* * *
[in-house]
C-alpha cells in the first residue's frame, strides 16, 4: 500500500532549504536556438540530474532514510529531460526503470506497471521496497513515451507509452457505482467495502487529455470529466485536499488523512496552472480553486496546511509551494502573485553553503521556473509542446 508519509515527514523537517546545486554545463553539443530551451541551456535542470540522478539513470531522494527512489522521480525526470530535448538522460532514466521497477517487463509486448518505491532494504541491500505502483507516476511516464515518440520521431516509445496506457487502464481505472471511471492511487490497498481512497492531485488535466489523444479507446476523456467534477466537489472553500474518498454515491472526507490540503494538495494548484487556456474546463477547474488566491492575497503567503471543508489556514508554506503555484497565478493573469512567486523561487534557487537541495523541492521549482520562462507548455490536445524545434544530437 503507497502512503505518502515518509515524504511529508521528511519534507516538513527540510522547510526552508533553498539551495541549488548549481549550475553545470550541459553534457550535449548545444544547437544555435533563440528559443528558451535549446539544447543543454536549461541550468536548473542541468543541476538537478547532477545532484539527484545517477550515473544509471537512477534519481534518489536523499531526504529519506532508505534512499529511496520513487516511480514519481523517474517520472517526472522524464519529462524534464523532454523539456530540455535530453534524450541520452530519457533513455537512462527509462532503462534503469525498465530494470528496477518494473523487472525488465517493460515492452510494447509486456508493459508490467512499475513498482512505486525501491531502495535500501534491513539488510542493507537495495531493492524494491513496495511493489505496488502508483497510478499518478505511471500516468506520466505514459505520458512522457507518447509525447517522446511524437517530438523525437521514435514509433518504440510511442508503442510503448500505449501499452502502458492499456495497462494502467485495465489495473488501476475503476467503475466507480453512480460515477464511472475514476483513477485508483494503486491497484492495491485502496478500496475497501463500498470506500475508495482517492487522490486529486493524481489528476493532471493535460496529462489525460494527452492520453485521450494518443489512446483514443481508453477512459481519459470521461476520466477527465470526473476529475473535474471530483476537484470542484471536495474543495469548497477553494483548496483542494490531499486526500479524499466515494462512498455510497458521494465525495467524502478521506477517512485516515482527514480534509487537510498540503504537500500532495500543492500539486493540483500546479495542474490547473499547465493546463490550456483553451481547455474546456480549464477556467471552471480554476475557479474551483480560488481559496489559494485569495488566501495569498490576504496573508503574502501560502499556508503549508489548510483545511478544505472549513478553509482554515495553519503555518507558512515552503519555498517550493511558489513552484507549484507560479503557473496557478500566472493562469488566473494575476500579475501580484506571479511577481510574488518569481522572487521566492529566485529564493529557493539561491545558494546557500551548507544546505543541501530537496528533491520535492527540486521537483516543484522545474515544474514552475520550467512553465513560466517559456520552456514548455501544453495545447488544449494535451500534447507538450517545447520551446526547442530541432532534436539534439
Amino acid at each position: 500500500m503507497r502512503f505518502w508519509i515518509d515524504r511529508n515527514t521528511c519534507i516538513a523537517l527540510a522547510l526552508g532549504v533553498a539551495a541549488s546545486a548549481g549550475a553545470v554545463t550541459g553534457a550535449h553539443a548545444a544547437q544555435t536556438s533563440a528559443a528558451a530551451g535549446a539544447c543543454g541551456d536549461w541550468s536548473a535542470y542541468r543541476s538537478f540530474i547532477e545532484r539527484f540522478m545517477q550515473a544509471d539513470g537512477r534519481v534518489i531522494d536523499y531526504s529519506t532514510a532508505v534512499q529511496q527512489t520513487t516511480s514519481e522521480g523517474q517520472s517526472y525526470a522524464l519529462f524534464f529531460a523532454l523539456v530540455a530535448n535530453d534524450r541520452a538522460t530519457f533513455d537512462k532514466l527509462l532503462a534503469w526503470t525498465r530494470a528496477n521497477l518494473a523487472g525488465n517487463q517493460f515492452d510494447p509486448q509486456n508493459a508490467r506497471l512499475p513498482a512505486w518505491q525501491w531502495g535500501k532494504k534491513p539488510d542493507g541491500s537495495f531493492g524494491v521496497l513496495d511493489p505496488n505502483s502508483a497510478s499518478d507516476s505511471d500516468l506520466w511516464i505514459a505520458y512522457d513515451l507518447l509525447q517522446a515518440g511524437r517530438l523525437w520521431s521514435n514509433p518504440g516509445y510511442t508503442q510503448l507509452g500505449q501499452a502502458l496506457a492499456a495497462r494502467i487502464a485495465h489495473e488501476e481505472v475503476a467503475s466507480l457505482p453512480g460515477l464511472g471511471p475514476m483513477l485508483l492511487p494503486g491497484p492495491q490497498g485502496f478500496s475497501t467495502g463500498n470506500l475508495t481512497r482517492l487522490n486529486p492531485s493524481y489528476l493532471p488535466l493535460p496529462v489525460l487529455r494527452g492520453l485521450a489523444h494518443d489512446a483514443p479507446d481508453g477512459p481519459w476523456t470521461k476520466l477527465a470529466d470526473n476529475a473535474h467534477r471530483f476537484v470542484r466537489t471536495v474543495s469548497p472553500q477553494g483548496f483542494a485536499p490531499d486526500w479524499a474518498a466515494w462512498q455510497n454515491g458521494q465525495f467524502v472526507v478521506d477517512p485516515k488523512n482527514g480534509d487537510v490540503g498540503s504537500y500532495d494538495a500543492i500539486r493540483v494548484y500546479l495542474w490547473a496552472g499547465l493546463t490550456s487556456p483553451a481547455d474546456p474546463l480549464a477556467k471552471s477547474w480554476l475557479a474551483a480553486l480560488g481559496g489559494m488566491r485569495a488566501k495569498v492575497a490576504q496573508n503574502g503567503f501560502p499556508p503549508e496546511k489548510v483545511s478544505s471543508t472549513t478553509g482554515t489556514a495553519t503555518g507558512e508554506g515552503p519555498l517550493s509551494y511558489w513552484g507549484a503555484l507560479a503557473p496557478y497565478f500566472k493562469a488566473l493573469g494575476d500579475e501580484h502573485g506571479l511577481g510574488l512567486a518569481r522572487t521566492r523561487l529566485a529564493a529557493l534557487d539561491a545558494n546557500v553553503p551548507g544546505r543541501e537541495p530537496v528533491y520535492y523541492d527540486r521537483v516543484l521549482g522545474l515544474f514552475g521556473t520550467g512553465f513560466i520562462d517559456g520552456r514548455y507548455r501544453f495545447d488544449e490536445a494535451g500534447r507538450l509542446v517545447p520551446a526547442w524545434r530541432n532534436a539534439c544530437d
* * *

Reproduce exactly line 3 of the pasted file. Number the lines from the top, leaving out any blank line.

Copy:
Amino acid at each position: 500500500m503507497r502512503f505518502w508519509i515518509d515524504r511529508n515527514t521528511c519534507i516538513a523537517l527540510a522547510l526552508g532549504v533553498a539551495a541549488s546545486a548549481g549550475a553545470v554545463t550541459g553534457a550535449h553539443a548545444a544547437q544555435t536556438s533563440a528559443a528558451a530551451g535549446a539544447c543543454g541551456d536549461w541550468s536548473a535542470y542541468r543541476s538537478f540530474i547532477e545532484r539527484f540522478m545517477q550515473a544509471d539513470g537512477r534519481v534518489i531522494d536523499y531526504s529519506t532514510a532508505v534512499q529511496q527512489t520513487t516511480s514519481e522521480g523517474q517520472s517526472y525526470a522524464l519529462f524534464f529531460a523532454l523539456v530540455a530535448n535530453d534524450r541520452a538522460t530519457f533513455d537512462k532514466l527509462l532503462a534503469w526503470t525498465r530494470a528496477n521497477l518494473a523487472g525488465n517487463q517493460f515492452d510494447p509486448q509486456n508493459a508490467r506497471l512499475p513498482a512505486w518505491q525501491w531502495g535500501k532494504k534491513p539488510d542493507g541491500s537495495f531493492g524494491v521496497l513496495d511493489p505496488n505502483s502508483a497510478s499518478d507516476s505511471d500516468l506520466w511516464i505514459a505520458y512522457d513515451l507518447l509525447q517522446a515518440g511524437r517530438l523525437w520521431s521514435n514509433p518504440g516509445y510511442t508503442q510503448l507509452g500505449q501499452a502502458l496506457a492499456a495497462r494502467i487502464a485495465h489495473e488501476e481505472v475503476a467503475s466507480l457505482p453512480g460515477l464511472g471511471p475514476m483513477l485508483l492511487p494503486g491497484p492495491q490497498g485502496f478500496s475497501t467495502g463500498n470506500l475508495t481512497r482517492l487522490n486529486p492531485s493524481y489528476l493532471p488535466l493535460p496529462v489525460l487529455r494527452g492520453l485521450a489523444h494518443d489512446a483514443p479507446d481508453g477512459p481519459w476523456t470521461k476520466l477527465a470529466d470526473n476529475a473535474h467534477r471530483f476537484v470542484r466537489t471536495v474543495s469548497p472553500q477553494g483548496f483542494a485536499p490531499d486526500w479524499a474518498a466515494w462512498q455510497n454515491g458521494q465525495f467524502v472526507v478521506d477517512p485516515k488523512n482527514g480534509d487537510v490540503g498540503s504537500y500532495d494538495a500543492i500539486r493540483v494548484y500546479l495542474w490547473a496552472g499547465l493546463t490550456s487556456p483553451a481547455d474546456p474546463l480549464a477556467k471552471s477547474w480554476l475557479a474551483a480553486l480560488g481559496g489559494m488566491r485569495a488566501k495569498v492575497a490576504q496573508n503574502g503567503f501560502p499556508p503549508e496546511k489548510v483545511s478544505s471543508t472549513t478553509g482554515t489556514a495553519t503555518g507558512e508554506g515552503p519555498l517550493s509551494y511558489w513552484g507549484a503555484l507560479a503557473p496557478y497565478f500566472k493562469a488566473l493573469g494575476d500579475e501580484h502573485g506571479l511577481g510574488l512567486a518569481r522572487t521566492r523561487l529566485a529564493a529557493l534557487d539561491a545558494n546557500v553553503p551548507g544546505r543541501e537541495p530537496v528533491y520535492y523541492d527540486r521537483v516543484l521549482g522545474l515544474f514552475g521556473t520550467g512553465f513560466i520562462d517559456g520552456r514548455y507548455r501544453f495545447d488544449e490536445a494535451g500534447r507538450l509542446v517545447p520551446a526547442w524545434r530541432n532534436a539534439c544530437d